Game Development Reference
In-Depth Information
product
game
parity game
G ×A Win
( G,Win )
compute
translate
winning strategy
with memory A Win
positional
winning strategy
Figure 2.6 Schema for game reductions
2.3.2 Game reductions
The general idea for game reductions is to transform games with a complicated
winning condition into games with a simpler winning condition (over a bigger
game graph) such that a winning strategy for the simpler but bigger game
can be transformed into a winning strategy for the original game (using
additional memory).
At the beginning of this section we have already seen how to translate a
winning condition that specifies forbidden prefixes by a regular expression
into a safety game. The general translation scheme that we apply is as follows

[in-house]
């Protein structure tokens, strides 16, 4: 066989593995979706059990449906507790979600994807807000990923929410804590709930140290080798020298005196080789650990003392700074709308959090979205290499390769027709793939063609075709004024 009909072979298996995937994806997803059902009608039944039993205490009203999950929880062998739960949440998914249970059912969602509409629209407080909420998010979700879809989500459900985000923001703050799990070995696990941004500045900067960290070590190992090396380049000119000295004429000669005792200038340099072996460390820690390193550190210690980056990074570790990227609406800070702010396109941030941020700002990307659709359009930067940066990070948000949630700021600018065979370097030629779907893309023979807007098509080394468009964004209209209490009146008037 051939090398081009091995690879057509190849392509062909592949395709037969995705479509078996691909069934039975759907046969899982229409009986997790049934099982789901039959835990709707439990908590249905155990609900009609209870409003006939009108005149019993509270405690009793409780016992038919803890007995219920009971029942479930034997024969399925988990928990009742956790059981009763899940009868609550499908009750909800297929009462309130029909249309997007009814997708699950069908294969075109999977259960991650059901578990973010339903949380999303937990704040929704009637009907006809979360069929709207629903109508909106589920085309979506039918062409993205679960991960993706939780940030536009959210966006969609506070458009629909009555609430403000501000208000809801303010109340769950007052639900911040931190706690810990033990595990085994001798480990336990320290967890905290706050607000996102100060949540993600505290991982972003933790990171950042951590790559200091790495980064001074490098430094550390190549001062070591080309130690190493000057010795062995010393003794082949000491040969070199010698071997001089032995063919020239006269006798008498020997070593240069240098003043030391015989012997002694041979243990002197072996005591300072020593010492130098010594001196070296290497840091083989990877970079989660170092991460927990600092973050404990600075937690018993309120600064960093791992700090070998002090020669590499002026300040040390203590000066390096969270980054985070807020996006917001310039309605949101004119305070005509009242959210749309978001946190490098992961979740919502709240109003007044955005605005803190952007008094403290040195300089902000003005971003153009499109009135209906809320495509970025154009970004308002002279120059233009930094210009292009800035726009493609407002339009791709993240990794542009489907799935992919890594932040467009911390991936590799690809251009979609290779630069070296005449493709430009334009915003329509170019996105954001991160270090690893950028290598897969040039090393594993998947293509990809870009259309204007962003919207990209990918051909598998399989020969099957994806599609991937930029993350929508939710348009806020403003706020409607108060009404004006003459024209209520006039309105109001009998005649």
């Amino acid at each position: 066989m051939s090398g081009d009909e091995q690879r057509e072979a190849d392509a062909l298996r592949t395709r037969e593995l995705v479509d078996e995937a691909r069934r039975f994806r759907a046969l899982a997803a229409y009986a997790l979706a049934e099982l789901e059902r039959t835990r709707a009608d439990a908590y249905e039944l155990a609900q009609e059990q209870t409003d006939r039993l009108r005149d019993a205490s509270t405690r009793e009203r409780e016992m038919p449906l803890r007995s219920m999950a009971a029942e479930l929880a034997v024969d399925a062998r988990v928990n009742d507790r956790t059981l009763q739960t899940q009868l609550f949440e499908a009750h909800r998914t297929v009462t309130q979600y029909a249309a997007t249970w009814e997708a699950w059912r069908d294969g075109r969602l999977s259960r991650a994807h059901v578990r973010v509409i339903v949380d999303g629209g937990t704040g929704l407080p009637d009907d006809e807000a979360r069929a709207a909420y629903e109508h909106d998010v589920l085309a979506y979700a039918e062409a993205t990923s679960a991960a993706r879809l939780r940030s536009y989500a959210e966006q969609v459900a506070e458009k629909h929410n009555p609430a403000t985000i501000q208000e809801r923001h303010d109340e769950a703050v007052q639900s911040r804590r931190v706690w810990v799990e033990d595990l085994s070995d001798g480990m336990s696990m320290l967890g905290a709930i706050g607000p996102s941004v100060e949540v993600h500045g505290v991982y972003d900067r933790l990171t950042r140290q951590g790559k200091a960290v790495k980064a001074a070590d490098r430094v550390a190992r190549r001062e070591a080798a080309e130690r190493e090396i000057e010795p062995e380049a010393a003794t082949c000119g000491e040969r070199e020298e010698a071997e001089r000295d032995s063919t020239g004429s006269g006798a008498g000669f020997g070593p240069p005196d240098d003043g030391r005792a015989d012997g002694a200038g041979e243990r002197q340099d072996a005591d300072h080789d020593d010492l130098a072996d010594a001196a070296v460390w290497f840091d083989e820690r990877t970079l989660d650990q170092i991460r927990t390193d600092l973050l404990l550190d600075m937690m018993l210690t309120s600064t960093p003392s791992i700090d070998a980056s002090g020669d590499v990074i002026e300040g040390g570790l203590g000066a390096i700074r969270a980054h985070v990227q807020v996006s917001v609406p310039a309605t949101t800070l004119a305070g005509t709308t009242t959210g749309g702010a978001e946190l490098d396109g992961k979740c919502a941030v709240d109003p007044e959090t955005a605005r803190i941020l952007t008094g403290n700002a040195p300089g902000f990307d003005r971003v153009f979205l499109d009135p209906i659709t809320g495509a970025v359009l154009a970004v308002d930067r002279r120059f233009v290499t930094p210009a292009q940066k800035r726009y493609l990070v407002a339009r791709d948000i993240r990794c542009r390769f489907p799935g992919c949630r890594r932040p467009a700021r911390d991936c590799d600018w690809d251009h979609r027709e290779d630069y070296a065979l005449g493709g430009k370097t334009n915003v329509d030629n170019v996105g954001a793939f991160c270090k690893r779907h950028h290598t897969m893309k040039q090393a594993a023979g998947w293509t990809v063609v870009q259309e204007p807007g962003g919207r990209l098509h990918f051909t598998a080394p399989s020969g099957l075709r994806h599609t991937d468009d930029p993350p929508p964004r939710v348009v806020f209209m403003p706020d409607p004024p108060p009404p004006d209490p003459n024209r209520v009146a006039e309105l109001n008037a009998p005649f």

(illustrated in Figure 2.6):
Start from a game
G
=( G, Win ) with some ω -regular winning condition
C ω .
Construct a deterministic ω -automaton A Win for Win .
Win
Take the product of G and
A Win (the automaton reads the labels of the
vertices in G ).
The new winning condition is the acceptance condition of
A Win (e.g., a
parity condition).
Winning strategies on the product game are winning strategies on the
original game with (additional) memory A Win .
We show how to use this technique to reduce Muller games to parity games.
For this purpose we construct a deterministic parity automaton that reads
sequences α from C ω and accepts if α satisfies the given Muller condition.
The construction is based on the data structure of 'latest appearance record'
(LAR) Buchi [1983], Gurevich and Harrington [1982]. 2 The underlying idea
is to recall the order in which the colours of the play appeared (starting
with an arbitrary order). An LAR is thus a permutation of the colours over
which the Muller condition is defined. When reading the next colour of the
2 In Buchi [1983] LARs are called order vectors and they are attributed to McNaughton.
 
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